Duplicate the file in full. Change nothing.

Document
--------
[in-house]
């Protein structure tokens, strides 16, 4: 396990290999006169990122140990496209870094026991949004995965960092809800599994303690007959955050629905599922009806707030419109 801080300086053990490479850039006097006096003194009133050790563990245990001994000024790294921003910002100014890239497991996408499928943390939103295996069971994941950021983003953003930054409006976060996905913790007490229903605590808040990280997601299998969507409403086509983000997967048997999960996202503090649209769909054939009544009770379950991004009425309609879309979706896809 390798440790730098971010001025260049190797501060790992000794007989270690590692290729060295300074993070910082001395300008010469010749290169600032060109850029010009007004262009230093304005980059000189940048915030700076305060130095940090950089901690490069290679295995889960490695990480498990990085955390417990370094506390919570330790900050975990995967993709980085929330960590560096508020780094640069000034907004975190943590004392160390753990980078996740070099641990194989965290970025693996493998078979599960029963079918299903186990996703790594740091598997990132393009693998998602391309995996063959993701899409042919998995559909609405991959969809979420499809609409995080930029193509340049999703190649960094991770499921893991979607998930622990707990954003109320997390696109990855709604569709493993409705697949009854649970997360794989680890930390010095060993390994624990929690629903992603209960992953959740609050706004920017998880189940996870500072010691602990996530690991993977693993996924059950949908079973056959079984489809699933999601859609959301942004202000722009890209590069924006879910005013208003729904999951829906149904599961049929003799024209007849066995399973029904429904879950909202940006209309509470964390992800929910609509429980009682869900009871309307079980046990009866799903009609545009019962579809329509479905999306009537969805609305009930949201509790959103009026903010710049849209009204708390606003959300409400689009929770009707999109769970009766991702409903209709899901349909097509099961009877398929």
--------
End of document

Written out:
[in-house]
């Protein structure tokens, strides 16, 4: 396990290999006169990122140990496209870094026991949004995965960092809800599994303690007959955050629905599922009806707030419109 801080300086053990490479850039006097006096003194009133050790563990245990001994000024790294921003910002100014890239497991996408499928943390939103295996069971994941950021983003953003930054409006976060996905913790007490229903605590808040990280997601299998969507409403086509983000997967048997999960996202503090649209769909054939009544009770379950991004009425309609879309979706896809 390798440790730098971010001025260049190797501060790992000794007989270690590692290729060295300074993070910082001395300008010469010749290169600032060109850029010009007004262009230093304005980059000189940048915030700076305060130095940090950089901690490069290679295995889960490695990480498990990085955390417990370094506390919570330790900050975990995967993709980085929330960590560096508020780094640069000034907004975190943590004392160390753990980078996740070099641990194989965290970025693996493998078979599960029963079918299903186990996703790594740091598997990132393009693998998602391309995996063959993701899409042919998995559909609405991959969809979420499809609409995080930029193509340049999703190649960094991770499921893991979607998930622990707990954003109320997390696109990855709604569709493993409705697949009854649970997360794989680890930390010095060993390994624990929690629903992603209960992953959740609050706004920017998880189940996870500072010691602990996530690991993977693993996924059950949908079973056959079984489809699933999601859609959301942004202000722009890209590069924006879910005013208003729904999951829906149904599961049929003799024209007849066995399973029904429904879950909202940006209309509470964390992800929910609509429980009682869900009871309307079980046990009866799903009609545009019962579809329509479905999306009537969805609305009930949201509790959103009026903010710049849209009204708390606003959300409400689009929770009707999109769970009766991702409903209709899901349909097509099961009877398929």